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Jim,

I checked the '55 owners manual and it lists the crankcase capacity as 5 quarts with a note in parentheses to add one quart when replacing the filter element. I guess that's why on the '56 they placed that yellow decal so prominently; it was a big change for the shop guys.

Mark


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PostPosted: Wed Sep 12, 2018 1:54 pm 
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MarkKubancik wrote:
Jim,

I checked the '55 owners manual and it lists the crankcase capacity as 5 quarts with a note in parentheses to add one quart when replacing the filter element. I guess that's why on the '56 they placed that yellow decal so prominently; it was a big change for the shop guys.

Mark


Mark, Yes, that is a good point! My original 4qt oil sticker was put on really crooked. When I restored the car, I thought about putting the new sticker on crooked, just like it was when new... but I didn't, and it is straight now. :lol:

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PostPosted: Sat Sep 15, 2018 11:25 pm 
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WIX 51O8O, just changed the oil in my '55; '56 is same.

There are several other filters that will work, but I can't look them up right now.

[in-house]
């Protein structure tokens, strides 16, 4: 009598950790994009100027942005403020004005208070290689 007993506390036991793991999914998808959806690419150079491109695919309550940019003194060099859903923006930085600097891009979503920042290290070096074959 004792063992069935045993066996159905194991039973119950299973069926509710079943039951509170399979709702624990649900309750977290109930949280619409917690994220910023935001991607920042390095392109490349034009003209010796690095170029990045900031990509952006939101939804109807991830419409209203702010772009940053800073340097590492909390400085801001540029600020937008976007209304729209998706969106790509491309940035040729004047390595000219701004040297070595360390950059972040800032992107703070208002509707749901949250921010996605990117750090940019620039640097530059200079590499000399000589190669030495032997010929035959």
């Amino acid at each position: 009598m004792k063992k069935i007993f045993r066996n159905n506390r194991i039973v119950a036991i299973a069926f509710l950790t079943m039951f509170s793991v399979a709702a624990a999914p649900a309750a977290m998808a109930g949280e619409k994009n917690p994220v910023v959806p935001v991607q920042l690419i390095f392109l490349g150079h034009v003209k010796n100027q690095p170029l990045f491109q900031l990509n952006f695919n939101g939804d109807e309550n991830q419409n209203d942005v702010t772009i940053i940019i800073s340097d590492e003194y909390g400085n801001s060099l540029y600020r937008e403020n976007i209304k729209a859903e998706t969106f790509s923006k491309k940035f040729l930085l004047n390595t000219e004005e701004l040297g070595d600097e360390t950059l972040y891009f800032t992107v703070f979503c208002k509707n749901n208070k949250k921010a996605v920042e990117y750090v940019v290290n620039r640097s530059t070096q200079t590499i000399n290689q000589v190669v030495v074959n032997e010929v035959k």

Use what you've got!

Have a nice day
Steve


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PostPosted: Tue Sep 18, 2018 2:24 pm 
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Gents,

As a retired car engineer who spent his career working on engines, I can't resist adding my 2-cents worth to this discussion. Among car people, this is probably common knowledge, but maybe not, so it might be helpful.

DeSotos used three different types of oil filtration systems on cars during production. The DeSoto six used from 1928 through 1936, as well as the long-block six used from 1937 through 1954 all used a bypass filter system. in that system, a portion of the output of the oil pump goes through the filter and is returned to the crankcase. All oil sent to the bearings is unfiltered. With the exception of the first 5,000 engines in 1952, all DeSoto Hemi V-8's used a shunt type oil filtration system. In that system, a portion of the oil sent to the bearings is filtered, and the remaining portion is shunted past the filter and goes to the bearings unfiltered. The first 5,000 DeSoto Hemi V-8's built in 1952, and all B-Block engines used from 1958 to 1961 used full-flow oil filters. In that system, all oil sent to the bearings is filtered.